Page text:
MS Vaccines in Clinical Development: A Brief Review

Tcelna (formerly known as Tovaxin) is an autologous T-cell vaccine that contains attenuated (killed) myelin-reactive T-cells (MRTC), taken from a patient’s own blood and combined with six myelin peptides (2 each from MBP, PLP, MOG). When injected back into the patient, Tcelna acts somewhat like a flu vaccine and activates the immune system to destroy this specific subset of autoreactive T-cells in circulation. Early reports from Phase I/II trials were promising, but results from Phase II and IIb clinical studies in relapsing-remitting MS and clinically isolated syndrome were not successful. A Phase II trial in secondary-progressive MS is ongoing.

NeuroVax is T-cell receptor (TCR) peptide vaccine, made from three peptides (BV5S2, BV6S5, and BV13S1) or pieces of protein that are overabundant in MS patients. In early clinical trials, NeuroVax produced a significant increase in TCR-specific T-cells, including increases in anti-inflammatory interleukin-10 (IL-10) cytokines and Foxp3+ regulatory T cells, in MS patients. NeuroVax received fast-track designation for SPMS from the FDA in March 2014 and clinical trials have been announced, but are not yet recruiting participants, to test NeuroVax in SPMS (two Phase IIb trials) and in pediatric MS (Phase I trial).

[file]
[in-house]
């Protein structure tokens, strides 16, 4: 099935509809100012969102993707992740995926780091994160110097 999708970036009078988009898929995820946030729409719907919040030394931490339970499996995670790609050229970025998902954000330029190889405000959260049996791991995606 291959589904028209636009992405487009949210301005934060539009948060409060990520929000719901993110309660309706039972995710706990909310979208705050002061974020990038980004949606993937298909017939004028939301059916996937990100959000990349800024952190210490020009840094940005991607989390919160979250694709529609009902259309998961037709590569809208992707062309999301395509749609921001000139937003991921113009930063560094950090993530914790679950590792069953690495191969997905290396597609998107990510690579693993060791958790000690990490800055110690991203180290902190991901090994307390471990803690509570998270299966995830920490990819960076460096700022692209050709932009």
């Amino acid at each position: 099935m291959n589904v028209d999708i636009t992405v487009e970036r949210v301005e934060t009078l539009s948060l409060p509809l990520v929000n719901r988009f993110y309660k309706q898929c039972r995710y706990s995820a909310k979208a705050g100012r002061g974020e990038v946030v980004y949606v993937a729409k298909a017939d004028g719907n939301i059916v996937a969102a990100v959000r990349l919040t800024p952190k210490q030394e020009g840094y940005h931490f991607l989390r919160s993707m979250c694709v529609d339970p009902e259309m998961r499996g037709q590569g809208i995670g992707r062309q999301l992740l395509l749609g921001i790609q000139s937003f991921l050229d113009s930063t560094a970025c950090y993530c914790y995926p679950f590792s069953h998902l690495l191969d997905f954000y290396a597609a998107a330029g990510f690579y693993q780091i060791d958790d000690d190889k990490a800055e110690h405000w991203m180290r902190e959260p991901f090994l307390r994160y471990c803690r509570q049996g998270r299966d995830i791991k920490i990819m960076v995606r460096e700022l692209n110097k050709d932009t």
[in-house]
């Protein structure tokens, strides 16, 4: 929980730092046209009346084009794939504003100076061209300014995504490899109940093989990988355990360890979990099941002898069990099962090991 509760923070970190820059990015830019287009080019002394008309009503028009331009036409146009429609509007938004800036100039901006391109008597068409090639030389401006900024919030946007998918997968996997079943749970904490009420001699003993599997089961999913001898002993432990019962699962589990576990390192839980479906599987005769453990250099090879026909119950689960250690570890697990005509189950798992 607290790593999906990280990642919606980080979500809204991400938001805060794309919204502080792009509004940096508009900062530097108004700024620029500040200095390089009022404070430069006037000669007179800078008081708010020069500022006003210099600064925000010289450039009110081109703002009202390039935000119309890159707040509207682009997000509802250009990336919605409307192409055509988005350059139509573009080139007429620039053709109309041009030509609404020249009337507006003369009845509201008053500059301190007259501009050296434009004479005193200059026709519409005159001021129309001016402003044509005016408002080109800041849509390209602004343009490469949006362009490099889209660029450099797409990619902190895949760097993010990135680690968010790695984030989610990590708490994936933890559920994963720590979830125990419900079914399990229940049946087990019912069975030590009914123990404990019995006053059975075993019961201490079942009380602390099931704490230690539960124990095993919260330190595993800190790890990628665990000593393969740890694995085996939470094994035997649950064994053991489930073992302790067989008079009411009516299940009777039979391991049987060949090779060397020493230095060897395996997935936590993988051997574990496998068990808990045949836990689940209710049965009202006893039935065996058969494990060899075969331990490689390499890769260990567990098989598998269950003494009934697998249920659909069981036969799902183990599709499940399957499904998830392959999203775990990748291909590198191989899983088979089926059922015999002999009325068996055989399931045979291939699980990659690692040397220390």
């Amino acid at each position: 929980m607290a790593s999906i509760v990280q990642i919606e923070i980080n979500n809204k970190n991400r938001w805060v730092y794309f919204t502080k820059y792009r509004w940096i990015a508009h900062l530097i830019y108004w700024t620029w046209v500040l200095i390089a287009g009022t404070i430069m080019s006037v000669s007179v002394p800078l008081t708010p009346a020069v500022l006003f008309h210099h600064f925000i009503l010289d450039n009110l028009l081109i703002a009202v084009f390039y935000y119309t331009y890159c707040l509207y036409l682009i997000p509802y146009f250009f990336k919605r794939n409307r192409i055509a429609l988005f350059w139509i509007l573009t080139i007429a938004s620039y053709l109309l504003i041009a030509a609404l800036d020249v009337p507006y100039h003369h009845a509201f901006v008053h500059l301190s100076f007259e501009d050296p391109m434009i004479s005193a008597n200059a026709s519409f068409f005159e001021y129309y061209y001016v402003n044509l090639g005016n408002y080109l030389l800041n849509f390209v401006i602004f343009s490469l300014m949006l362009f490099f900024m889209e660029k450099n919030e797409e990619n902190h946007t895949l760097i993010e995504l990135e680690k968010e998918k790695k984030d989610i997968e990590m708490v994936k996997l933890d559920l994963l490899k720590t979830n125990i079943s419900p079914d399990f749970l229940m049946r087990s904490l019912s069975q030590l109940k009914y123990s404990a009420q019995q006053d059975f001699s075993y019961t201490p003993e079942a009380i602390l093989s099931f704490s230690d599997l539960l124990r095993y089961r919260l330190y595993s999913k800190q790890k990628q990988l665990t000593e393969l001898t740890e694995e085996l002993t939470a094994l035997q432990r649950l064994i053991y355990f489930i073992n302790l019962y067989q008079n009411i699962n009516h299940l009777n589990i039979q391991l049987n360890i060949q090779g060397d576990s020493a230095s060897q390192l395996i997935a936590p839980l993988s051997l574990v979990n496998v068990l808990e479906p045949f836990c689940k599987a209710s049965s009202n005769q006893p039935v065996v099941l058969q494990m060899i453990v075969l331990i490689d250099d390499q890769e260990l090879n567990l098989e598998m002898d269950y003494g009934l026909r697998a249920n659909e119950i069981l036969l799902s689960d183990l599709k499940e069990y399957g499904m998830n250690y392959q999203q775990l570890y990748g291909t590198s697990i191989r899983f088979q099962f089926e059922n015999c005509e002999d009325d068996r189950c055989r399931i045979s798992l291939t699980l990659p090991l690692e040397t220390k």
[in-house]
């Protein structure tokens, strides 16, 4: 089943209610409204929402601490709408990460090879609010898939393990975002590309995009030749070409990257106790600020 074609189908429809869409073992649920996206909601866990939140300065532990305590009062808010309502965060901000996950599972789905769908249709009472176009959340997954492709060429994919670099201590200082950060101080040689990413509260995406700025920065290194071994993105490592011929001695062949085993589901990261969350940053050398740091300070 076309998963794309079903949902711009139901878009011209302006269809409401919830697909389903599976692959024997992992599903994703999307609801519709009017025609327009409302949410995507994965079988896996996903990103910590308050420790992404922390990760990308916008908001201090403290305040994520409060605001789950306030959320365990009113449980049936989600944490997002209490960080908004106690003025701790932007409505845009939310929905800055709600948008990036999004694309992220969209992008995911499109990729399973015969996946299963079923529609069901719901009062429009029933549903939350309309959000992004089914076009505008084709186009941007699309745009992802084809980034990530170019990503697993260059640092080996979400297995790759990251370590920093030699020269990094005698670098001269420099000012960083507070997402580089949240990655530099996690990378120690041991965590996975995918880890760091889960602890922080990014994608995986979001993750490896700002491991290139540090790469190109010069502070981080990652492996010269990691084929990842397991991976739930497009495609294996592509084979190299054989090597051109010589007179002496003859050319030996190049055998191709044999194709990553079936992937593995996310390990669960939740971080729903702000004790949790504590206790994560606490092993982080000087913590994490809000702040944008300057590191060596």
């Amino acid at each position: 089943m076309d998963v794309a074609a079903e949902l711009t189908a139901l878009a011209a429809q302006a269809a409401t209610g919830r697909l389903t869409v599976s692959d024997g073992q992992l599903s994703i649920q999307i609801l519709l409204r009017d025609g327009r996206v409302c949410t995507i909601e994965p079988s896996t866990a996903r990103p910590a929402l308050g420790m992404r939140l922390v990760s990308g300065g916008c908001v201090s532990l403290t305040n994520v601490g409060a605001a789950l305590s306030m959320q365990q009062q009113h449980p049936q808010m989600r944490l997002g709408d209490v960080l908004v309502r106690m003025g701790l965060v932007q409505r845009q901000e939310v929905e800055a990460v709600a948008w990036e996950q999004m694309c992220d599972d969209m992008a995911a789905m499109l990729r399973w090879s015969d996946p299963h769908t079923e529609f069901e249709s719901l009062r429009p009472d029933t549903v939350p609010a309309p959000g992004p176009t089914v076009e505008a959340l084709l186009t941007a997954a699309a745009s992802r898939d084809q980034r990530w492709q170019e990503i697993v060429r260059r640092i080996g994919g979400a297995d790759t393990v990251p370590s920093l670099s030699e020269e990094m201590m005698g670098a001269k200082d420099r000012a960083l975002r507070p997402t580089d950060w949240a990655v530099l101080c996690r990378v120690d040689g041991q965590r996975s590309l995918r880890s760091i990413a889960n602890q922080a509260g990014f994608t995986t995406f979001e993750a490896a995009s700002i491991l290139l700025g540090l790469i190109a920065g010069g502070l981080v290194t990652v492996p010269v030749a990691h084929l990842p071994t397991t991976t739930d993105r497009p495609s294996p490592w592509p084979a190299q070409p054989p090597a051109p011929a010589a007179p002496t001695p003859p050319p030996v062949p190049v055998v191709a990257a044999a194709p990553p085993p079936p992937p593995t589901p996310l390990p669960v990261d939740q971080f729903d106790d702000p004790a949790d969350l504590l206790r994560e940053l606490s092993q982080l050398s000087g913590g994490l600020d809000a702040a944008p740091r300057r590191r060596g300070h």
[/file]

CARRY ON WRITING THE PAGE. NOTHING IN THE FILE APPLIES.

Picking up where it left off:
BHT-3009 is a tolerogenic (ie builds tolerance) genetically engineered DNA vaccine to myelin basic protein (MBP), a frequent target of the immune system in MS. In early clinical studies, a Phase I/II trial in RRMS and SPMS and a Phase II trial in RRMS, results show that BHT-3009 reduced signs of disease activity on MRI and was well tolerated, but no significant differences were seen regarding relapses compared to placebo. No ongoing or planned clinical trials are registered on clinicaltrials.gov.

RTL-1000 is an antigen specific therapy made of a recombinant T-cell receptor (TCR) ligand (RTL), a protein linked to myelin-oligodendrocyte-glycoprotein (MOG) peptide. RTL-1000 binds to antigen-presenting cells (APCs), inhibits T-cell activation, and induces T-cell tolerance. In mouse studies, it was shown to reverse clinical and histological disease and promote neural repair. In a Phase I dose-escalation study in 34 MS patients, single intravenous doses of up to 60 mg were well tolerated. No ongoing or planned clinical trials are registered on clinicaltrials.gov.

Researchers around the world continue to investigate similar therapies, such as MOG-DNA vaccines or T-cell vaccines created with a larger number of myelin peptides or vaccines containing specific viruses, to determine more efficacious anti-inflammatory mechanisms or additional therapeutic benefits such as neuroprotection or neural repair. The research is slow-going, so don’t hold you breath, but maybe someday there will be therapies that are so individualized to target only the rogue cells that wreak havoc in your immune system and only yours.1-5

Lisa Emrich | Follow me on Facebook |Follow me on Twitter | Follow me on Pinterest

This article represents the opinions, thoughts, and experiences of the author; none of this content has been paid for by any advertiser. The MultipleSclerosis.net team does not recommend or endorse any products or treatments discussed herein. Learn more about how we maintain editorial integrity here.